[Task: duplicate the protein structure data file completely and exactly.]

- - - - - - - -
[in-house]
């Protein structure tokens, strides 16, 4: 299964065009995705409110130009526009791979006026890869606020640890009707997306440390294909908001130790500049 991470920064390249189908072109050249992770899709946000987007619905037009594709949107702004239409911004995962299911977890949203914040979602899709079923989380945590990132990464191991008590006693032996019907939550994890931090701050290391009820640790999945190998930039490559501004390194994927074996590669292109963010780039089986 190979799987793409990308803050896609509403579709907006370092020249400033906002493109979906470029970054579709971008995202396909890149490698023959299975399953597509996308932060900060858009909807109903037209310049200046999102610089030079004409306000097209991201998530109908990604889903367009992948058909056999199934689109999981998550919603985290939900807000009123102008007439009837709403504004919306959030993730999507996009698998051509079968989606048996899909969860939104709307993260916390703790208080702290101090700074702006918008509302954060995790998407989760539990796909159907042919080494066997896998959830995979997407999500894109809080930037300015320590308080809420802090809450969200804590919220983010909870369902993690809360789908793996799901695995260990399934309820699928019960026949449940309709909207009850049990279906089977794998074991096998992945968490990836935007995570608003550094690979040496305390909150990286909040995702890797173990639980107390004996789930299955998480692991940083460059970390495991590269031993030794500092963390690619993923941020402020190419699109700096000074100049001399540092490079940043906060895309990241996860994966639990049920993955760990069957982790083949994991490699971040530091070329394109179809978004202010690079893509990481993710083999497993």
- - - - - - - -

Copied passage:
[in-house]
């Protein structure tokens, strides 16, 4: 299964065009995705409110130009526009791979006026890869606020640890009707997306440390294909908001130790500049 991470920064390249189908072109050249992770899709946000987007619905037009594709949107702004239409911004995962299911977890949203914040979602899709079923989380945590990132990464191991008590006693032996019907939550994890931090701050290391009820640790999945190998930039490559501004390194994927074996590669292109963010780039089986 190979799987793409990308803050896609509403579709907006370092020249400033906002493109979906470029970054579709971008995202396909890149490698023959299975399953597509996308932060900060858009909807109903037209310049200046999102610089030079004409306000097209991201998530109908990604889903367009992948058909056999199934689109999981998550919603985290939900807000009123102008007439009837709403504004919306959030993730999507996009698998051509079968989606048996899909969860939104709307993260916390703790208080702290101090700074702006918008509302954060995790998407989760539990796909159907042919080494066997896998959830995979997407999500894109809080930037300015320590308080809420802090809450969200804590919220983010909870369902993690809360789908793996799901695995260990399934309820699928019960026949449940309709909207009850049990279906089977794998074991096998992945968490990836935007995570608003550094690979040496305390909150990286909040995702890797173990639980107390004996789930299955998480692991940083460059970390495991590269031993030794500092963390690619993923941020402020190419699109700096000074100049001399540092490079940043906060895309990241996860994966639990049920993955760990069957982790083949994991490699971040530091070329394109179809978004202010690079893509990481993710083999497993």